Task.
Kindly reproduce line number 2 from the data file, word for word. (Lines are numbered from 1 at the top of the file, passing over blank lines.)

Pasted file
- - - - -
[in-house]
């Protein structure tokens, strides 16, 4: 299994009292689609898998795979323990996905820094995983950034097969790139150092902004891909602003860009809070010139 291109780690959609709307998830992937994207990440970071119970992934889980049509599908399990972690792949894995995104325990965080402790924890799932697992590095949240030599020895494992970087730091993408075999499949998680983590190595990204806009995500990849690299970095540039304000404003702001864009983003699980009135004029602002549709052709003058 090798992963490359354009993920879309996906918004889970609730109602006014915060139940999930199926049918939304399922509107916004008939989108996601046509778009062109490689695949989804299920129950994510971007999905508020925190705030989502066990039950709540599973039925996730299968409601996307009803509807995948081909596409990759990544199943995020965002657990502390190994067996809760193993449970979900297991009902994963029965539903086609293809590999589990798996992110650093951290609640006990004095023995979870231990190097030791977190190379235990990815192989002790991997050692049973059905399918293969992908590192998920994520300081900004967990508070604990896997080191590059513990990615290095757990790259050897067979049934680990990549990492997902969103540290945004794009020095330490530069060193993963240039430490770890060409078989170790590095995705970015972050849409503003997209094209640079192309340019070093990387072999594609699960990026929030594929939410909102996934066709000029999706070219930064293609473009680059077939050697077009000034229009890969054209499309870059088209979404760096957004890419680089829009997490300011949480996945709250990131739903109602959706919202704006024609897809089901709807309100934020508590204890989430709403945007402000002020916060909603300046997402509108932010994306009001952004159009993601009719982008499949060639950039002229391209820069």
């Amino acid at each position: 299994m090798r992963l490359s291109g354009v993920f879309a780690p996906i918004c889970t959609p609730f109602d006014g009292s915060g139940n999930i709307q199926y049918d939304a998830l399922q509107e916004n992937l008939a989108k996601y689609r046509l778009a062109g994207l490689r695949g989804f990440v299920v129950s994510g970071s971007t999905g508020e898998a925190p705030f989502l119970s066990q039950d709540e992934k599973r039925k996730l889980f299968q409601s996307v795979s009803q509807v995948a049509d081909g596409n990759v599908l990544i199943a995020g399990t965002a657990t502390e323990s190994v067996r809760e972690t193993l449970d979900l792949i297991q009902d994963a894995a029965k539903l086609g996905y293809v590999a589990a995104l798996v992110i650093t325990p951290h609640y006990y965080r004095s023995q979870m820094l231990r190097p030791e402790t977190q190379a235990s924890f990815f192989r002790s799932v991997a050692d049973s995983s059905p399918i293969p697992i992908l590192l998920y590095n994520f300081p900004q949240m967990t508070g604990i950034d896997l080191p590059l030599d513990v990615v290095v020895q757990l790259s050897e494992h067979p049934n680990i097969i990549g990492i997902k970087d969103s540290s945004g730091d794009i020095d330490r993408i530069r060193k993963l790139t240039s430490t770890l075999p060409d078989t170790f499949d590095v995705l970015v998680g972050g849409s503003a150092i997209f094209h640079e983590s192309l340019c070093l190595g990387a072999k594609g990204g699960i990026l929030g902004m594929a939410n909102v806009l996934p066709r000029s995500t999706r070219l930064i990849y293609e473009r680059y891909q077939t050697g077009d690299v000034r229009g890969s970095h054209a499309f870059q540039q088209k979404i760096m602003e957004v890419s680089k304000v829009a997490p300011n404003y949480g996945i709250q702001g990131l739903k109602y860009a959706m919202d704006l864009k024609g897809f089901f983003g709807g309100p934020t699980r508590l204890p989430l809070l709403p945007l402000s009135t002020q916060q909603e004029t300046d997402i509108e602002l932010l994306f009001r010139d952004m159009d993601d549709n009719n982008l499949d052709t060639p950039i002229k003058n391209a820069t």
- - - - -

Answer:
């Protein structure tokens, strides 16, 4: 299994009292689609898998795979323990996905820094995983950034097969790139150092902004891909602003860009809070010139 291109780690959609709307998830992937994207990440970071119970992934889980049509599908399990972690792949894995995104325990965080402790924890799932697992590095949240030599020895494992970087730091993408075999499949998680983590190595990204806009995500990849690299970095540039304000404003702001864009983003699980009135004029602002549709052709003058 090798992963490359354009993920879309996906918004889970609730109602006014915060139940999930199926049918939304399922509107916004008939989108996601046509778009062109490689695949989804299920129950994510971007999905508020925190705030989502066990039950709540599973039925996730299968409601996307009803509807995948081909596409990759990544199943995020965002657990502390190994067996809760193993449970979900297991009902994963029965539903086609293809590999589990798996992110650093951290609640006990004095023995979870231990190097030791977190190379235990990815192989002790991997050692049973059905399918293969992908590192998920994520300081900004967990508070604990896997080191590059513990990615290095757990790259050897067979049934680990990549990492997902969103540290945004794009020095330490530069060193993963240039430490770890060409078989170790590095995705970015972050849409503003997209094209640079192309340019070093990387072999594609699960990026929030594929939410909102996934066709000029999706070219930064293609473009680059077939050697077009000034229009890969054209499309870059088209979404760096957004890419680089829009997490300011949480996945709250990131739903109602959706919202704006024609897809089901709807309100934020508590204890989430709403945007402000002020916060909603300046997402509108932010994306009001952004159009993601009719982008499949060639950039002229391209820069």